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OIIIIIIIO 04-17-2009 08:55 PM

OT new truck ?s

So...I plan ahead...the next truck purchase is anywhere from 6-18 months away depending on lots of different things...but mostly on my wife's mood...:)

I need some advice as to what questions I need to ask myself so that I don't fall for a truck that isn't what I need...'s some backround info...

I have 2 young children that will only get bigger...I think 4 full size doors are NEEDED (as opposed to wanted)

I live in Wisconsin and am a crappy driver (though I am very good at going slow)...4x4 is probably not needed, but would definately relieve a bunch of stressful driving.

I will more than likely be buying used...just don't see the point in buying new...even with the tax deductions? for car sales tax and interest on loan...

I plan to spend somewhere between 13K and 25K depending on my wifes grip on the checkbook at the time.

My biggest question is do I go for a diesel?
-Better fuel mileage (not looking at it as saving money on fuel as I know diesel is more expensive)...
-Better for pulling the Jeep (living in south central Wisconsin puts most off-road opportunities at a couple hour drive minimum)...and cooler...

We sometimes talk about swapping her mini-van to a more fuel efficient car when the time comes (she has a 50 mile round trip daily commute) and then using the new truck as a cruiser as most family lives 2 hours or more (one way) away...but that minivan is awfully nice for those trips to grandmas...and allow for more seating if the kids bring friends along anywhere...

So...with all that jibberish...what do I need to ask myself to make sure I don't get caught up in wants...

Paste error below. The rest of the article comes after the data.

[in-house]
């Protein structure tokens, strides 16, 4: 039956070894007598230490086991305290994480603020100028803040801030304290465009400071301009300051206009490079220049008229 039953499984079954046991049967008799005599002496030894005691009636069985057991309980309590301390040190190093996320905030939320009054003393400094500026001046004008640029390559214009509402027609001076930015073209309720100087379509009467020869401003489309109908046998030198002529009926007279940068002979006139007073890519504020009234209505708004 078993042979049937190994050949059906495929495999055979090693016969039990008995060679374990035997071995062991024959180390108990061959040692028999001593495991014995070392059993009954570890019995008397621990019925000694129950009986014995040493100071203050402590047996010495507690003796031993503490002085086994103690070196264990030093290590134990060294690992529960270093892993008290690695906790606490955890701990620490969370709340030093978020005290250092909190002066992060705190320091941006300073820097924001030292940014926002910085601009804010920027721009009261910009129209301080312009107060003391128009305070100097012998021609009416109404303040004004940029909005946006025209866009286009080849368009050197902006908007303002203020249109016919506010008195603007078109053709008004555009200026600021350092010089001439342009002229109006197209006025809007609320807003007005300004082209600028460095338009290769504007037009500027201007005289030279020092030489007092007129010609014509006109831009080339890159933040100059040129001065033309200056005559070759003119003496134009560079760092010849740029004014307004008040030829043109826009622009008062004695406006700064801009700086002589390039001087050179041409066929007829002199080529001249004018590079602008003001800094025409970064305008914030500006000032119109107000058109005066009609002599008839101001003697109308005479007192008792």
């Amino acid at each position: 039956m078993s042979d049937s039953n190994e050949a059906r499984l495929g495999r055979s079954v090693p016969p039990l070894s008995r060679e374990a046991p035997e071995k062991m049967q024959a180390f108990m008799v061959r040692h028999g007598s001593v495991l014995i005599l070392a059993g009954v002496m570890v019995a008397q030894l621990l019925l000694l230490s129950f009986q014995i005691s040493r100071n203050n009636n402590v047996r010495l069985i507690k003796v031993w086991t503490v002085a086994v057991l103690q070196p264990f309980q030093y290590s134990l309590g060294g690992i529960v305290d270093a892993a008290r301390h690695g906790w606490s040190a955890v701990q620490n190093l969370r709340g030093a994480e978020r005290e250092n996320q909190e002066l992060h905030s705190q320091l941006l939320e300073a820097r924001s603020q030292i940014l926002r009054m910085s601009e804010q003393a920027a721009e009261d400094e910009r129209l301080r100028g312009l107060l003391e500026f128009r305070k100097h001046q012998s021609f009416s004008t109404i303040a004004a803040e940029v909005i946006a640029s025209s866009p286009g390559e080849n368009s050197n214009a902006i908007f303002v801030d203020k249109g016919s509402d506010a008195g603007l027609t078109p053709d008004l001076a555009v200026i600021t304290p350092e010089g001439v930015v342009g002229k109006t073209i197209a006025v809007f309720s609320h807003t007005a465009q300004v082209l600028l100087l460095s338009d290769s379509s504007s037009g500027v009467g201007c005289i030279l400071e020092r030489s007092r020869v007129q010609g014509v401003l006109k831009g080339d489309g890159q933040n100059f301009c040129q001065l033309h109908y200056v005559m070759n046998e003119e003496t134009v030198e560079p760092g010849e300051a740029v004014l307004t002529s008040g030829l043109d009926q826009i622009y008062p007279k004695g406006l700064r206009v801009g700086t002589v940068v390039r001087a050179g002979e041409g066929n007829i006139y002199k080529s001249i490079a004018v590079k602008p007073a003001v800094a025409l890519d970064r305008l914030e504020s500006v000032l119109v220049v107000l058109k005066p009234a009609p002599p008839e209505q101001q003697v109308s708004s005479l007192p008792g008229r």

And on a side note...what are some good online resources to make comparisions between vehicles...Dodge vs Ford vs vs Toyota...gas/fuel mileage...satisfaction rates...power numbers...cost of ownership...longevity...etc...


writeforus 04-20-2009 02:40 PM

Love our Dodge MegaCab Diesel. Though of course the minute we bought it diesel became more expensive than gasoline, for the first time in like forever.

After dozen or so cars, trucks and SUVS, this is first diesel we've owned, first Dodge.
  • All four doors open WIDE.
  • The back seat folded down is HUGE area.
  • While the back seats do recline only a little, it's better than nothing and more than any others do.
  • It pulls a 22' three-axle box trailer with three quads and full race gear like it's not even back there.
  • Flip-out mirrors rock when towing
  • 15-18 mpg normal when towing
  • 20-25 mpg unloaded

Of course it's hard to judge - our 18 year old son has had it on the road the last year. Did ATV races on the East Coast all last summer, away at college and around West Coast races since September. We should have it home this summer though - I hope? But I guess that says it's easy to drive.

But you probably can't get one for $25k - unless maybe it's got as many miles as ours does on it?! I can't wait to see what the odom says...

barrelroll 04-22-2009 12:54 PM

I've gone through 4 pickups in a year, a '90 3/4 ton chevy, a '04 duramax, a '95 dodge with a v10, and currently an '01 2500HD. The duramax was the nicest but was a basket case and every time I looked at it something needed to be fixed. I'm happy with the '01 2500HD with the 6.0 gasser, it will do 35-40mph pulling up the passes (I currently live at 9,300'). I bought the diesel for the pulling power and it was nice but I don't really see it being necessary in the midwest. I can still pull 70mph + on flat ground and with thicker air it would be even better. If you do go diesel stay away from the '07 emissions and newer trucks, they can be a huge headache.

Any 3/4 ton gasser should be plenty, a 1/2 ton in the midwest will even do the job. My '90 light duty 3/4 ton (1/2 ton with a bigger rear axle/ bigger rear brakes) with a 350 did the job just fine and was paymentless.